Saturday, January 14, 2017

Lost Soul: The Doomed Journey of Richard Stanley's Island of Dr. Moreau Review

Lost Soul: The Doomed Journey of Richard Stanley's Island of Dr. Moreau (2014
Rent Lost Soul: The Doomed Journey of Richard Stanley's Island of Dr. Moreau on Amazon Video
Written by: David Gregory
Directed by: David Gregory
Starring:  Richard Stanley, Kier-La Janisse, Michael Gingold

My rating is simple, Watch It, It Depends, Skip it. Read my previous movie reviews!

Behind the scenes of the lackluster movie The Island of Dr. Moreau (1996) that starred Marlon Brando and Val Kilmer, disjointed visions, bad decisions, and apathy plagued the production.

A really good story overcomes the deficiencies of the documentary. So many things went wrong with The Island of Dr. Moreau, and while this doesn't capture all of them, it shows you more than enough. From apathetic and disinterested actors to a director taking on too large of a job, it's a fascinating look at a train wreck. It's amazing movies get made at all when so many things can go wrong.
Watch it.


David Thewlis and Ron Perlman were both approached to be in the documentary, but turned it down.

Perlman briefly talked about his experiences recently on Marc Maron's podcast. Thewlis isn't even mentioned in the documentary which is odd considering he was one of the leads. I understand why he wouldn't interview, though he has stated he's never seen the movie and wants to completely forget about it.

If you're familiar with the production of the movie, you should have no surprises that Kilmer wouldn't be interviewed. He has way too much to defend. It's a public relations nightmare best ignored.

The actual documentary isn't that great. It frequently uses cutaway shots of stock footage that is intended to infuse drama, but it adds nothing. Why this doesn't fail rests largely on the morbid desire to see a train wreck. The on set shenanigans are just ludicrous. I've never seen the movie, but read numerous articles about the production horrors. It's amazing despite everything that went wrong that this actually got made. So many movies never get to that point.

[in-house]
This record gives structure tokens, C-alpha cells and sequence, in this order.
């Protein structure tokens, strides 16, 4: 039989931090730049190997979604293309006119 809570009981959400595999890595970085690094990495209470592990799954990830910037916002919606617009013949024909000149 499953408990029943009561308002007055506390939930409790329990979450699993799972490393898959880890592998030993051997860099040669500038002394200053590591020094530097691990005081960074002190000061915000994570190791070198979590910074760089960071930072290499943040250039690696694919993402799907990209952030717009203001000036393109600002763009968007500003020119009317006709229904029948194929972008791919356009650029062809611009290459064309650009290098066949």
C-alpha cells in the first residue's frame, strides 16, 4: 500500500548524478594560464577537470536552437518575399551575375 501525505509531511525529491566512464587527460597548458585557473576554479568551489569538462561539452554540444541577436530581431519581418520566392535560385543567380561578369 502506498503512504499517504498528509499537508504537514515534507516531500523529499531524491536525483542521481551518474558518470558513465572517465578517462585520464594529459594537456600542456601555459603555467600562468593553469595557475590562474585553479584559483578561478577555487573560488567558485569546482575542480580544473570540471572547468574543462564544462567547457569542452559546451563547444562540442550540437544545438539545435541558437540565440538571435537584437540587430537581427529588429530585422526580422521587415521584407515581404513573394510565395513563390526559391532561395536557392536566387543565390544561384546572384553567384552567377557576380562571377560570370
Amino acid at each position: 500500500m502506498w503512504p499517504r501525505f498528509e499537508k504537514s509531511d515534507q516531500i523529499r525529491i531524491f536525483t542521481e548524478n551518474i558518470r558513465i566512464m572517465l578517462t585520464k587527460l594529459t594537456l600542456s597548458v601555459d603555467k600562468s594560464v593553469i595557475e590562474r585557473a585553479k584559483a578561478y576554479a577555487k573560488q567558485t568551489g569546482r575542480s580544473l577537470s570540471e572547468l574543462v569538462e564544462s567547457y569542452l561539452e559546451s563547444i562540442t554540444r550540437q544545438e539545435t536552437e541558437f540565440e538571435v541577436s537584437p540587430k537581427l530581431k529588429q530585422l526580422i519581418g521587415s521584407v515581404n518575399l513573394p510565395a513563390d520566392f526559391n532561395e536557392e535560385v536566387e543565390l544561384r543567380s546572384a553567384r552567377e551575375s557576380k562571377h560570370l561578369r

The root of the ensuing mess was the chance to work with Marlon Brando. Richard Stanley was an indie movie director that had no intention of a big budget production. Once they had the chance to get Brando, no one questioned it. They knew he was over priced and difficult to work with, but they remembered Brando at his best, wanting the chance to work with a legend.
No one asked the question as to whether they really needed Brando. There was no reason Brando should be in this, but once he signed on, this was no longer an indie movie. Once they had Brando, they wanted a box office draw. That was Val Kilmer, fresh off the Batman franchise.
The movie was led by director Richard Stanley on his first big budget film with two of the not just difficult, but outright uncooperative  actors with which to work. Stanley never had a chance. He was so invested in making this movie that he was willing to make any trade off to ensure production continued. Stanley admits he had a bad feeling about Kilmer, but knew that if Kilmer dropped out the project would come to a halt. He kept Kilmer to his own detriment. Immediately Kilmer begins undercutting Stanley and questioning his creative choices in front of the crew.

Stanley was ill-equipped. He refused to meet with the studio, didn't communicate to crew, and wouldn't hold production meetings. He may have gotten away with that on small movies, but it's clear he was in over his head. No one questioned if Stanley was right. Stanley got kicked off his own movie after one day. John Frankenheimer comes in to direct and seemingly is liked by no one.

Brando was ridiculous on an epic scale. He made demands about story changes, props, etc. Frankenheimer catered to Brando, even when Brando demanded to wear an ice bucket on his head filled with ice in scenes. While Frankenheimer didn't say much about Brando, who I guess may have been the biggest culprit, he minced no words disparaging Kilmer.

Brando took a liking to Nelson de la Rosa. The worlds shortest man at 17" tall. Brando demanded Nelson be in every scene with him. Everyone gave in, rewriting the movie on the fly.

As this documentary concludes, Richard Stanley could have made this something to see for eight million dollars. He was an indie guy, that had no business on a big budget film. As it stands, The Island of Dr. Moreau (1996) is a movie to see for all of the wrong reasons.

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